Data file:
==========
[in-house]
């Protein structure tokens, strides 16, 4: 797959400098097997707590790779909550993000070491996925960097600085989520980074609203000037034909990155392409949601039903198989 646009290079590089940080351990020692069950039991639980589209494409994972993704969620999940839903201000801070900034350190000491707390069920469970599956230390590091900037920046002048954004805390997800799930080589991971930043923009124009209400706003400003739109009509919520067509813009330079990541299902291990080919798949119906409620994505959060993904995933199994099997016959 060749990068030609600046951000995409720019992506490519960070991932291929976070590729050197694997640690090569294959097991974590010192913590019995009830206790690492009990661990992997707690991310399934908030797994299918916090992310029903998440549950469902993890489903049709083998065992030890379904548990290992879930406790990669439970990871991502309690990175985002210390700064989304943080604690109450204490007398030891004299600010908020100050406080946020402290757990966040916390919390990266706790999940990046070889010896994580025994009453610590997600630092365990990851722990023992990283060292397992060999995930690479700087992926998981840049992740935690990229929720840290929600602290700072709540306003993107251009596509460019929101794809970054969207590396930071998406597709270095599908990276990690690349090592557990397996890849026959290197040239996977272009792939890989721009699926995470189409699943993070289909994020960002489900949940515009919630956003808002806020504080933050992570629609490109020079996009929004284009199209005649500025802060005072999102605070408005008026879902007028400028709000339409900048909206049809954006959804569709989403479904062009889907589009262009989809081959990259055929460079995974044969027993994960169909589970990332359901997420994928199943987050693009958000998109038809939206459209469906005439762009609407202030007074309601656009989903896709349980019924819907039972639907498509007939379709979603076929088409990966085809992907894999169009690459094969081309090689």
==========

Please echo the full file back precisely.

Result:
[in-house]
């Protein structure tokens, strides 16, 4: 797959400098097997707590790779909550993000070491996925960097600085989520980074609203000037034909990155392409949601039903198989 646009290079590089940080351990020692069950039991639980589209494409994972993704969620999940839903201000801070900034350190000491707390069920469970599956230390590091900037920046002048954004805390997800799930080589991971930043923009124009209400706003400003739109009509919520067509813009330079990541299902291990080919798949119906409620994505959060993904995933199994099997016959 060749990068030609600046951000995409720019992506490519960070991932291929976070590729050197694997640690090569294959097991974590010192913590019995009830206790690492009990661990992997707690991310399934908030797994299918916090992310029903998440549950469902993890489903049709083998065992030890379904548990290992879930406790990669439970990871991502309690990175985002210390700064989304943080604690109450204490007398030891004299600010908020100050406080946020402290757990966040916390919390990266706790999940990046070889010896994580025994009453610590997600630092365990990851722990023992990283060292397992060999995930690479700087992926998981840049992740935690990229929720840290929600602290700072709540306003993107251009596509460019929101794809970054969207590396930071998406597709270095599908990276990690690349090592557990397996890849026959290197040239996977272009792939890989721009699926995470189409699943993070289909994020960002489900949940515009919630956003808002806020504080933050992570629609490109020079996009929004284009199209005649500025802060005072999102605070408005008026879902007028400028709000339409900048909206049809954006959804569709989403479904062009889907589009262009989809081959990259055929460079995974044969027993994960169909589970990332359901997420994928199943987050693009958000998109038809939206459209469906005439762009609407202030007074309601656009989903896709349980019924819907039972639907498509007939379709979603076929088409990966085809992907894999169009690459094969081309090689």